In plain language, Zielonka stated that the local school board had overlooked the needs of these children. He said, “When we consider that the average school life of  children in the Mexican section [of El Paso] is only four or five years and when we further consider that during these few years most of them are on half time, then we realize how little we are doing to impress the message of America upon them.” Zielonka continued, “I blame our citizenship for this condition.” He proposed that schools be erected throughout the city, especially in areas where overcrowding was a concern.

In 1946, a lawsuit by LULAC ended 100 years of segregation in California schools. In 1948, the “Delgado versus Bastrop ISD” lawsuit, brought by LULAC attorneys, ended segregation of Mexican American children in Texas.  In “Hernandez vs. The State of Texas,” LULAC attorneys argued their case in the Supreme Court, winning the right to service on juries for Mexican Americans in 1954. In 1964, LULAC received funds from the Ford Foundation to establish the Mexican American Legal Defense and Educational Fund, which aids in the legal expenses of future and pending cases involving discrimination against Hispanics.

Felix Tijerina, national LULAC president during the 1950s, believed that poor education among Mexicans explained the reluctance of Anglos to accept his people. He also believed that the reason for poor school performance of Mexican children was the inability of the children to master the English language. He came to these conclusions through personal experience, having dropped out of school at the age of nine to work in the cotton fields to help his family.

Tijerina was denied work as a waiter because of his inability to speak English. He had to read catsup bottles and menus in order to develop a basic understanding of English vocabulary. By 1956, he owned a successful restaurant chain in Houston. Tijerina helped finance the Little School of 400, a project that focused on teaching roughly 400 English words to Mexican American pre-school children who did not speak English, thus providing them a head start.

In 1959, LULAC helped House Bill 51 pass the Texas legislature. This bill set up a state-financed preschool program replicating the Little School of 400. LULAC believed that the school district would save money because fewer students would need to repeat the first and second grade. According to Marquez, “the success of the program was an important factor in the United States Department of Health Education and Welfare's decision in 1969 to institute the nationwide Project Headstart to assist non-English speaking preschool children.”

A major accomplishment of LULAC is SER-Jobs for Progress. Led by LULAC members Roberto Ornelas and George Roybal, both government employees working in the Navy's Equal Employment Opportunity program, LULAC and the American G. I. Forum established SER, which stands for Service, Employment, Redevelopment. It became a referral agency through which businesses with government contracts could find skilled Mexican American workers and contractors. In 1965, it opened its first center in Houston, followed shortly by centers in Corpus Christi and Beaumont. Today, SER annually serves more than 1,000,000 Hispanics and other “underrepresented groups” across the country and in Puerto Rico in 40 centers. It has numerous partners in business and government agencies, helping it to educate, train and provide qualified applicants for job openings.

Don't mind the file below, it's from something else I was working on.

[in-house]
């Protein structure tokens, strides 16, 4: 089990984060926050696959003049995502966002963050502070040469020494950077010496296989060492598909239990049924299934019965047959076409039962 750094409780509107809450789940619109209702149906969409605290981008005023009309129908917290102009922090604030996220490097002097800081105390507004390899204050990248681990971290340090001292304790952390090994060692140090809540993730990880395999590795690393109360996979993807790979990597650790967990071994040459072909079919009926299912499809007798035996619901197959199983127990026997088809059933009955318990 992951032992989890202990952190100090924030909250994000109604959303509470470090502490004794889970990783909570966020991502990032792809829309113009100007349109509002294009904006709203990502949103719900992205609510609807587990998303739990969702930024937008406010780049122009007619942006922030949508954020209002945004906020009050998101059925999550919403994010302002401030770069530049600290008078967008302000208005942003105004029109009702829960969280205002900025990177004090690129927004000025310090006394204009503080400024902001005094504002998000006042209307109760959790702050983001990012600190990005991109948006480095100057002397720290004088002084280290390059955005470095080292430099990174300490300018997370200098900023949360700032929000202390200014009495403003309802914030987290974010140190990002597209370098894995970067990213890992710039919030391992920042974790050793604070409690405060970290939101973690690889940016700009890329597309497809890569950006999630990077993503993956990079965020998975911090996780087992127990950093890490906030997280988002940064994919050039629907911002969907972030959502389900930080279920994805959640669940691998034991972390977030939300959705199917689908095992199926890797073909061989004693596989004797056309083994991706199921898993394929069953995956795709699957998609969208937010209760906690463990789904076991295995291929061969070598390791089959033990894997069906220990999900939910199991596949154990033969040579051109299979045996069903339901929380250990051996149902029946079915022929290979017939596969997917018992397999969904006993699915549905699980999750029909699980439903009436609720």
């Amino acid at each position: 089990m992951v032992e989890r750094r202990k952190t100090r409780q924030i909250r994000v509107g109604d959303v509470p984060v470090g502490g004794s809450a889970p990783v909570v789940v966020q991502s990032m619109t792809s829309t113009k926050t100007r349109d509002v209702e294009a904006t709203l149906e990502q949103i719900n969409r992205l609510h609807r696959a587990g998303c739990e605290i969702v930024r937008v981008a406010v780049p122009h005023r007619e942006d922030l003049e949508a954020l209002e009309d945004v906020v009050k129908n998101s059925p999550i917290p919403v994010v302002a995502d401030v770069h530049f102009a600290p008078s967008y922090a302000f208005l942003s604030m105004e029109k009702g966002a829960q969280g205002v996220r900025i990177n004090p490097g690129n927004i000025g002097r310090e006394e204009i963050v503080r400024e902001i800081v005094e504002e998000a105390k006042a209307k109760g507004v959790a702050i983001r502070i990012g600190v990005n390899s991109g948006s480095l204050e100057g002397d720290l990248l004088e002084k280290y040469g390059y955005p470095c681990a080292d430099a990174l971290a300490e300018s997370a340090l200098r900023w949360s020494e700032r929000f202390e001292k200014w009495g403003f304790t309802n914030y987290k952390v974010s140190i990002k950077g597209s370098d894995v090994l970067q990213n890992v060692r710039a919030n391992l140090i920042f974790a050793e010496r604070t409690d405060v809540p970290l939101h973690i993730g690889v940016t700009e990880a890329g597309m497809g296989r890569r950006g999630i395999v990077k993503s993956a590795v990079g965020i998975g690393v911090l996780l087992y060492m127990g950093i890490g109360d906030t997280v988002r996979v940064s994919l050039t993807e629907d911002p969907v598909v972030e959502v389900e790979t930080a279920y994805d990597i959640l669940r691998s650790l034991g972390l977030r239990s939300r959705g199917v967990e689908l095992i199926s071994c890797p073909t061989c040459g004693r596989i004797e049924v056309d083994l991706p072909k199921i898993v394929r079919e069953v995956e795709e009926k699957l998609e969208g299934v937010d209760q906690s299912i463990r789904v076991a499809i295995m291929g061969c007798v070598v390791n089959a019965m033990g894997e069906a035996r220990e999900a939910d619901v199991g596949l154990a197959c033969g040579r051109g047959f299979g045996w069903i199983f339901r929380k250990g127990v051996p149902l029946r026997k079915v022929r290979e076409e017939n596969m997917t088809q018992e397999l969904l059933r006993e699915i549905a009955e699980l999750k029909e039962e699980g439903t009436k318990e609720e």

El Pasoans are familiar with LULAC's Fiesta de las Flores held annually during Labor Day weekend. El Paso Chapter 132 developed this event in 1953 to maintain Hispanic traditions and to raise money for scholarships. Between 50,000 and 70,000 people enjoy the parade and other events, highlighted by the crowning of the Fiesta de las Flores queen.

The LULAC National Scholarship Fund (LNSF) was established in 1975, assisting Hispanic students to attend college. The local chapters presented 104 scholarships worth $500 each at the organization's 2005 scholarship banquet.

For years in the 20th century, Mexicans were portrayed as “lazy, poorly dressed, dirty, ill educated and thieves,” according to LULAC's website. LULAC has been a major player in the attempt to change the views of society and to pave the way for Hispanics to be recognized as equal and useful members of American life.

LULAC remains the oldest Mexican-American civil rights organization to this day. In 1949, LULAC opened membership to non-Hispanics and in 1986 to anyone living in the United States. Integrated councils of men and women were established in the 1950s. Several councils function in El Paso, and El Pasoans are active in the national level as they have been since the 1930s. National officers during 2005-2006 from El Paso included Carolina Muñoz, Fiscal Officer; Ray Velarde, Legal Adviser; and Ray Mancera, Parliamentarian. The 77th national LULAC convention was held in Milwaukee, Wis., June 26 through July 1.

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LULAC sources

Former El Paso City Council member Elvia Hernandez and Xavier Bañales talk about LULAC with EPCC Professor Leon Blevins in Perspectives El Paso #77